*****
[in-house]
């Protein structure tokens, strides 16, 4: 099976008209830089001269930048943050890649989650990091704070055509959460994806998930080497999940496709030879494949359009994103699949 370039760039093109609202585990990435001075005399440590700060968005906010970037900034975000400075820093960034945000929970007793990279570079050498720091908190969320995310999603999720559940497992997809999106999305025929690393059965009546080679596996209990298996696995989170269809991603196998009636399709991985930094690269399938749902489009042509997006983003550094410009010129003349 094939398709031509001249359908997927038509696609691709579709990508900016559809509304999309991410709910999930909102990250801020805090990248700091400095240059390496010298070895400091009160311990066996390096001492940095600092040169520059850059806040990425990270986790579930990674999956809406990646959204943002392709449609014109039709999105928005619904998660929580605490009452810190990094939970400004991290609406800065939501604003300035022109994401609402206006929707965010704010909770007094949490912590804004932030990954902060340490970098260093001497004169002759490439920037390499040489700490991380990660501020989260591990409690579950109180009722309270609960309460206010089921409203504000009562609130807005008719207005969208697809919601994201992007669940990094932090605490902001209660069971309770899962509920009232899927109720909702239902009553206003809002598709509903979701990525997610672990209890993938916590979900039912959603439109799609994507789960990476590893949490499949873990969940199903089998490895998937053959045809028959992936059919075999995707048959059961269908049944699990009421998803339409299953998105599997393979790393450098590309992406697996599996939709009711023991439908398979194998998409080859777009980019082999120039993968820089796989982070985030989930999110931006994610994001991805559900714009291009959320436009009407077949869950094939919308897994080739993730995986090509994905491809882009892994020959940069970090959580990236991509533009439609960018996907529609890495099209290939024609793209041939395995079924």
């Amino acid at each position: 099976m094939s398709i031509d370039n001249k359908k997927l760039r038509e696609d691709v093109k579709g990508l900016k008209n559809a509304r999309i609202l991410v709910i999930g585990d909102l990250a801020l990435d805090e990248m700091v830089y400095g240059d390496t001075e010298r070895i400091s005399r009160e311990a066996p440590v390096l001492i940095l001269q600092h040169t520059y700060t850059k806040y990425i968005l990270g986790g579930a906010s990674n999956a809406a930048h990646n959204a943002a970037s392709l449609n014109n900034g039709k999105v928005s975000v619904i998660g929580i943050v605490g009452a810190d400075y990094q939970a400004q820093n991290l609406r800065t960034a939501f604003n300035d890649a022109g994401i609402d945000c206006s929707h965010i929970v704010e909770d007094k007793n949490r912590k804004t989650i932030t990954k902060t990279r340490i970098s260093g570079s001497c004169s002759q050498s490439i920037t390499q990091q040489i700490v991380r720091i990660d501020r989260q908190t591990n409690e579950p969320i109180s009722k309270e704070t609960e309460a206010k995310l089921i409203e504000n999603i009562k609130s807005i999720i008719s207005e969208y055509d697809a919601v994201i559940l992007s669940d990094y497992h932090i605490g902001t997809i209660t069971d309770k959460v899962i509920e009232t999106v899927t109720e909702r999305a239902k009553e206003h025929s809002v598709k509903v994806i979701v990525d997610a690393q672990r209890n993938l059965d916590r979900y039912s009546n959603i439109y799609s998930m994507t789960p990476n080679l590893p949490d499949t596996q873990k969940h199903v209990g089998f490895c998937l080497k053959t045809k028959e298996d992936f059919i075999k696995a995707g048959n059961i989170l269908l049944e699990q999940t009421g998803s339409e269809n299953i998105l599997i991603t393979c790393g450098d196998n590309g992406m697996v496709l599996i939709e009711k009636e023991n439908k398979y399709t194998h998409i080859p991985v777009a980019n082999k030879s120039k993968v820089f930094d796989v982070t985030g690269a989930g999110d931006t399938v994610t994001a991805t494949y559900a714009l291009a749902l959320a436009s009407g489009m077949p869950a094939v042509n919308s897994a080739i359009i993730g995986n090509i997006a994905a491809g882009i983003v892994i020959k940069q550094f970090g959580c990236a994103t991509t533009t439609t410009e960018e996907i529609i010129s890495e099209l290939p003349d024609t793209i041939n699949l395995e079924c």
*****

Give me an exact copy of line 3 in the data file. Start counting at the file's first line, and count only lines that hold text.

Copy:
């Amino acid at each position: 099976m094939s398709i031509d370039n001249k359908k997927l760039r038509e696609d691709v093109k579709g990508l900016k008209n559809a509304r999309i609202l991410v709910i999930g585990d909102l990250a801020l990435d805090e990248m700091v830089y400095g240059d390496t001075e010298r070895i400091s005399r009160e311990a066996p440590v390096l001492i940095l001269q600092h040169t520059y700060t850059k806040y990425i968005l990270g986790g579930a906010s990674n999956a809406a930048h990646n959204a943002a970037s392709l449609n014109n900034g039709k999105v928005s975000v619904i998660g929580i943050v605490g009452a810190d400075y990094q939970a400004q820093n991290l609406r800065t960034a939501f604003n300035d890649a022109g994401i609402d945000c206006s929707h965010i929970v704010e909770d007094k007793n949490r912590k804004t989650i932030t990954k902060t990279r340490i970098s260093g570079s001497c004169s002759q050498s490439i920037t390499q990091q040489i700490v991380r720091i990660d501020r989260q908190t591990n409690e579950p969320i109180s009722k309270e704070t609960e309460a206010k995310l089921i409203e504000n999603i009562k609130s807005i999720i008719s207005e969208y055509d697809a919601v994201i559940l992007s669940d990094y497992h932090i605490g902001t997809i209660t069971d309770k959460v899962i509920e009232t999106v899927t109720e909702r999305a239902k009553e206003h025929s809002v598709k509903v994806i979701v990525d997610a690393q672990r209890n993938l059965d916590r979900y039912s009546n959603i439109y799609s998930m994507t789960p990476n080679l590893p949490d499949t596996q873990k969940h199903v209990g089998f490895c998937l080497k053959t045809k028959e298996d992936f059919i075999k696995a995707g048959n059961i989170l269908l049944e699990q999940t009421g998803s339409e269809n299953i998105l599997i991603t393979c790393g450098d196998n590309g992406m697996v496709l599996i939709e009711k009636e023991n439908k398979y399709t194998h998409i080859p991985v777009a980019n082999k030879s120039k993968v820089f930094d796989v982070t985030g690269a989930g999110d931006t399938v994610t994001a991805t494949y559900a714009l291009a749902l959320a436009s009407g489009m077949p869950a094939v042509n919308s897994a080739i359009i993730g995986n090509i997006a994905a491809g882009i983003v892994i020959k940069q550094f970090g959580c990236a994103t991509t533009t439609t410009e960018e996907i529609i010129s890495e099209l290939p003349d024609t793209i041939n699949l395995e079924c």